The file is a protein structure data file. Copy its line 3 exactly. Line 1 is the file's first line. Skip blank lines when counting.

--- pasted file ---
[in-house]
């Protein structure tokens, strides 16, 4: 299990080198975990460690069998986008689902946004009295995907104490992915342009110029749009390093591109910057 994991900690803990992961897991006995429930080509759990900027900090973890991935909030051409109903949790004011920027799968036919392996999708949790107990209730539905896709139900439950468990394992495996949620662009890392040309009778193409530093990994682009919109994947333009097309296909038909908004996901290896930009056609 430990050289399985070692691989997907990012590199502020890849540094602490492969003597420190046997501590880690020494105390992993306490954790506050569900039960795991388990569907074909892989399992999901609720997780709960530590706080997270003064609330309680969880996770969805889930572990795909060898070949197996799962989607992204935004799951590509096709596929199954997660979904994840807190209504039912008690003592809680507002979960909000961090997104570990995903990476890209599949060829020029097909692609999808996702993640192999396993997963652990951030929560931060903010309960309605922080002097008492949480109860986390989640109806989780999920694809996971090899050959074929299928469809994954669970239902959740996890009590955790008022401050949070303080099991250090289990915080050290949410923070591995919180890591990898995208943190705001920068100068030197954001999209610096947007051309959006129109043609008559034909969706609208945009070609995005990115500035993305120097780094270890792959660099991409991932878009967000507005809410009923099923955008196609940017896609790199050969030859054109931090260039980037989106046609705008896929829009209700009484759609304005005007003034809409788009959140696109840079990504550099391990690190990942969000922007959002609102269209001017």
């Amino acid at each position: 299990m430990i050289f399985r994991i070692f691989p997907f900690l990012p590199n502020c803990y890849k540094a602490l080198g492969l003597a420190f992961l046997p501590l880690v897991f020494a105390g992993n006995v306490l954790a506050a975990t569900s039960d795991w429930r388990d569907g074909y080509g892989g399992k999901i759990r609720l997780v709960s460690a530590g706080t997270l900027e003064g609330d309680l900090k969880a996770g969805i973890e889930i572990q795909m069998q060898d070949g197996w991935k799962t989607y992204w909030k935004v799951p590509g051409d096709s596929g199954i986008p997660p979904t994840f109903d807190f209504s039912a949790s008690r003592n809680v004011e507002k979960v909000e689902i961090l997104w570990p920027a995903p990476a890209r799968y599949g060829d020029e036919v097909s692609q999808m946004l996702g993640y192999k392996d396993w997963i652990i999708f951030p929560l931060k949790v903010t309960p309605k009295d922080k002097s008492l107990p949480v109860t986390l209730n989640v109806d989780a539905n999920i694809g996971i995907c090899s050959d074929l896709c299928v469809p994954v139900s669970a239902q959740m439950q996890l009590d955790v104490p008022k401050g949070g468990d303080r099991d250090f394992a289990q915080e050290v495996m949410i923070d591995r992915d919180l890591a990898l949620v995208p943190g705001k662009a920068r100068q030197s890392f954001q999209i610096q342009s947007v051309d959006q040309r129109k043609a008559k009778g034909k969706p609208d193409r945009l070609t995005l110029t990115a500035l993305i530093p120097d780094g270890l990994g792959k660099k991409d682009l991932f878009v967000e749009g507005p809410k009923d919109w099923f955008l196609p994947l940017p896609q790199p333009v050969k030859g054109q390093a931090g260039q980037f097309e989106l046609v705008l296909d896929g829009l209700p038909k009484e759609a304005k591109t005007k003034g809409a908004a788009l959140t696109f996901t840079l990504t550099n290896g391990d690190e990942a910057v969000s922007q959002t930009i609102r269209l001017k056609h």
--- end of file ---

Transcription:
């Amino acid at each position: 299990m430990i050289f399985r994991i070692f691989p997907f900690l990012p590199n502020c803990y890849k540094a602490l080198g492969l003597a420190f992961l046997p501590l880690v897991f020494a105390g992993n006995v306490l954790a506050a975990t569900s039960d795991w429930r388990d569907g074909y080509g892989g399992k999901i759990r609720l997780v709960s460690a530590g706080t997270l900027e003064g609330d309680l900090k969880a996770g969805i973890e889930i572990q795909m069998q060898d070949g197996w991935k799962t989607y992204w909030k935004v799951p590509g051409d096709s596929g199954i986008p997660p979904t994840f109903d807190f209504s039912a949790s008690r003592n809680v004011e507002k979960v909000e689902i961090l997104w570990p920027a995903p990476a890209r799968y599949g060829d020029e036919v097909s692609q999808m946004l996702g993640y192999k392996d396993w997963i652990i999708f951030p929560l931060k949790v903010t309960p309605k009295d922080k002097s008492l107990p949480v109860t986390l209730n989640v109806d989780a539905n999920i694809g996971i995907c090899s050959d074929l896709c299928v469809p994954v139900s669970a239902q959740m439950q996890l009590d955790v104490p008022k401050g949070g468990d303080r099991d250090f394992a289990q915080e050290v495996m949410i923070d591995r992915d919180l890591a990898l949620v995208p943190g705001k662009a920068r100068q030197s890392f954001q999209i610096q342009s947007v051309d959006q040309r129109k043609a008559k009778g034909k969706p609208d193409r945009l070609t995005l110029t990115a500035l993305i530093p120097d780094g270890l990994g792959k660099k991409d682009l991932f878009v967000e749009g507005p809410k009923d919109w099923f955008l196609p994947l940017p896609q790199p333009v050969k030859g054109q390093a931090g260039q980037f097309e989106l046609v705008l296909d896929g829009l209700p038909k009484e759609a304005k591109t005007k003034g809409a908004a788009l959140t696109f996901t840079l990504t550099n290896g391990d690190e990942a910057v969000s922007q959002t930009i609102r269209l001017k056609h």